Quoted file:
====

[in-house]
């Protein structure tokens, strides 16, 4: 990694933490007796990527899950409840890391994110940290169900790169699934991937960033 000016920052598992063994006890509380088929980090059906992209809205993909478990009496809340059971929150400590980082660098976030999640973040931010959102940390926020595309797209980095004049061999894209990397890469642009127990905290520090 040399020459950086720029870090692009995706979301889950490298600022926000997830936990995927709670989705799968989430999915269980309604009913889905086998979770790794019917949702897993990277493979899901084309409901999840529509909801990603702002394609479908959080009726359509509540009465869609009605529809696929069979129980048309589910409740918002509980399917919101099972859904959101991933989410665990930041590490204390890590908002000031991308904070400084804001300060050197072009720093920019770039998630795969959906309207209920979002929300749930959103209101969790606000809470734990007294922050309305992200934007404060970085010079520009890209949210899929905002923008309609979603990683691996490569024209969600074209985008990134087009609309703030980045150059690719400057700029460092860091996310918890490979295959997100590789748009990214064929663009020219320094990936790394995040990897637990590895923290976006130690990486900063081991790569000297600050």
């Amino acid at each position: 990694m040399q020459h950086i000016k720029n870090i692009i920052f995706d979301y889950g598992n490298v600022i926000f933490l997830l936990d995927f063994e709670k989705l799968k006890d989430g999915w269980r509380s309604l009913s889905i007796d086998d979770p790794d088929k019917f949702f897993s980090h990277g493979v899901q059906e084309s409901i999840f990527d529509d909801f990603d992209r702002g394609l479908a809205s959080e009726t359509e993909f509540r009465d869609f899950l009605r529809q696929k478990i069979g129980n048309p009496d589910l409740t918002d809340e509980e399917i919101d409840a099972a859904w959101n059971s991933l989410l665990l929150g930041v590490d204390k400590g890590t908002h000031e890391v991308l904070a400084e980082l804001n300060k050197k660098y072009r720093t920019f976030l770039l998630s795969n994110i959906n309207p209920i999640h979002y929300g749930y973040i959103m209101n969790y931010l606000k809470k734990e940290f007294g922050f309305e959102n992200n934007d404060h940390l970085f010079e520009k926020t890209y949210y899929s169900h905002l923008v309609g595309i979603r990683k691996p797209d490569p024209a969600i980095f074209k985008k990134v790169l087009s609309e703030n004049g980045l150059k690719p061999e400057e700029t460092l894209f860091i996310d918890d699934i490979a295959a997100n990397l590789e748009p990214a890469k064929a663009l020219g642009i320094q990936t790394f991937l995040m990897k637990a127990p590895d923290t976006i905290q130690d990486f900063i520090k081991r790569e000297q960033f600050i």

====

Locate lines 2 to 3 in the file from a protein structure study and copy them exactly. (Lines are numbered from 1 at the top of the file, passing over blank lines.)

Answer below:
């Protein structure tokens, strides 16, 4: 990694933490007796990527899950409840890391994110940290169900790169699934991937960033 000016920052598992063994006890509380088929980090059906992209809205993909478990009496809340059971929150400590980082660098976030999640973040931010959102940390926020595309797209980095004049061999894209990397890469642009127990905290520090 040399020459950086720029870090692009995706979301889950490298600022926000997830936990995927709670989705799968989430999915269980309604009913889905086998979770790794019917949702897993990277493979899901084309409901999840529509909801990603702002394609479908959080009726359509509540009465869609009605529809696929069979129980048309589910409740918002509980399917919101099972859904959101991933989410665990930041590490204390890590908002000031991308904070400084804001300060050197072009720093920019770039998630795969959906309207209920979002929300749930959103209101969790606000809470734990007294922050309305992200934007404060970085010079520009890209949210899929905002923008309609979603990683691996490569024209969600074209985008990134087009609309703030980045150059690719400057700029460092860091996310918890490979295959997100590789748009990214064929663009020219320094990936790394995040990897637990590895923290976006130690990486900063081991790569000297600050």
């Amino acid at each position: 990694m040399q020459h950086i000016k720029n870090i692009i920052f995706d979301y889950g598992n490298v600022i926000f933490l997830l936990d995927f063994e709670k989705l799968k006890d989430g999915w269980r509380s309604l009913s889905i007796d086998d979770p790794d088929k019917f949702f897993s980090h990277g493979v899901q059906e084309s409901i999840f990527d529509d909801f990603d992209r702002g394609l479908a809205s959080e009726t359509e993909f509540r009465d869609f899950l009605r529809q696929k478990i069979g129980n048309p009496d589910l409740t918002d809340e509980e399917i919101d409840a099972a859904w959101n059971s991933l989410l665990l929150g930041v590490d204390k400590g890590t908002h000031e890391v991308l904070a400084e980082l804001n300060k050197k660098y072009r720093t920019f976030l770039l998630s795969n994110i959906n309207p209920i999640h979002y929300g749930y973040i959103m209101n969790y931010l606000k809470k734990e940290f007294g922050f309305e959102n992200n934007d404060h940390l970085f010079e520009k926020t890209y949210y899929s169900h905002l923008v309609g595309i979603r990683k691996p797209d490569p024209a969600i980095f074209k985008k990134v790169l087009s609309e703030n004049g980045l150059k690719p061999e400057e700029t460092l894209f860091i996310d918890d699934i490979a295959a997100n990397l590789e748009p990214a890469k064929a663009l020219g642009i320094q990936t790394f991937l995040m990897k637990a127990p590895d923290t976006i905290q130690d990486f900063i520090k081991r790569e000297q960033f600050i």